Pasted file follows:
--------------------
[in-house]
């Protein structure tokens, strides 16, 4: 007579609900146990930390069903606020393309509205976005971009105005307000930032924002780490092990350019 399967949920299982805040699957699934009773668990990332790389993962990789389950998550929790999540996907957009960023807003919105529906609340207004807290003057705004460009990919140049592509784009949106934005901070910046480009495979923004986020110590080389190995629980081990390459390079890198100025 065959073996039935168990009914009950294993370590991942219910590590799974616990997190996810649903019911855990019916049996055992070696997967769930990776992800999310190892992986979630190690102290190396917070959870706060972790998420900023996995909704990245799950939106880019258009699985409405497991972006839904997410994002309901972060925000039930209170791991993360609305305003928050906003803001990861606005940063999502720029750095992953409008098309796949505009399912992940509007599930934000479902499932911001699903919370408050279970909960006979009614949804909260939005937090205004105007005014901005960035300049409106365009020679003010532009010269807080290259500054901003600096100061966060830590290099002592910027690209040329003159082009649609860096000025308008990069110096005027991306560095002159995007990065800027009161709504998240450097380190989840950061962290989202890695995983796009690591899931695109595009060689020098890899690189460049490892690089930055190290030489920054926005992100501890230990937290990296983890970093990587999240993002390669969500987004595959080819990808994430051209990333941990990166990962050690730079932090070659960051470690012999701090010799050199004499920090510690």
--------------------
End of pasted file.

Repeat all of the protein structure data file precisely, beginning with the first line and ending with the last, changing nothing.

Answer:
[in-house]
């Protein structure tokens, strides 16, 4: 007579609900146990930390069903606020393309509205976005971009105005307000930032924002780490092990350019 399967949920299982805040699957699934009773668990990332790389993962990789389950998550929790999540996907957009960023807003919105529906609340207004807290003057705004460009990919140049592509784009949106934005901070910046480009495979923004986020110590080389190995629980081990390459390079890198100025 065959073996039935168990009914009950294993370590991942219910590590799974616990997190996810649903019911855990019916049996055992070696997967769930990776992800999310190892992986979630190690102290190396917070959870706060972790998420900023996995909704990245799950939106880019258009699985409405497991972006839904997410994002309901972060925000039930209170791991993360609305305003928050906003803001990861606005940063999502720029750095992953409008098309796949505009399912992940509007599930934000479902499932911001699903919370408050279970909960006979009614949804909260939005937090205004105007005014901005960035300049409106365009020679003010532009010269807080290259500054901003600096100061966060830590290099002592910027690209040329003159082009649609860096000025308008990069110096005027991306560095002159995007990065800027009161709504998240450097380190989840950061962290989202890695995983796009690591899931695109595009060689020098890899690189460049490892690089930055190290030489920054926005992100501890230990937290990296983890970093990587999240993002390669969500987004595959080819990808994430051209990333941990990166990962050690730079932090070659960051470690012999701090010799050199004499920090510690």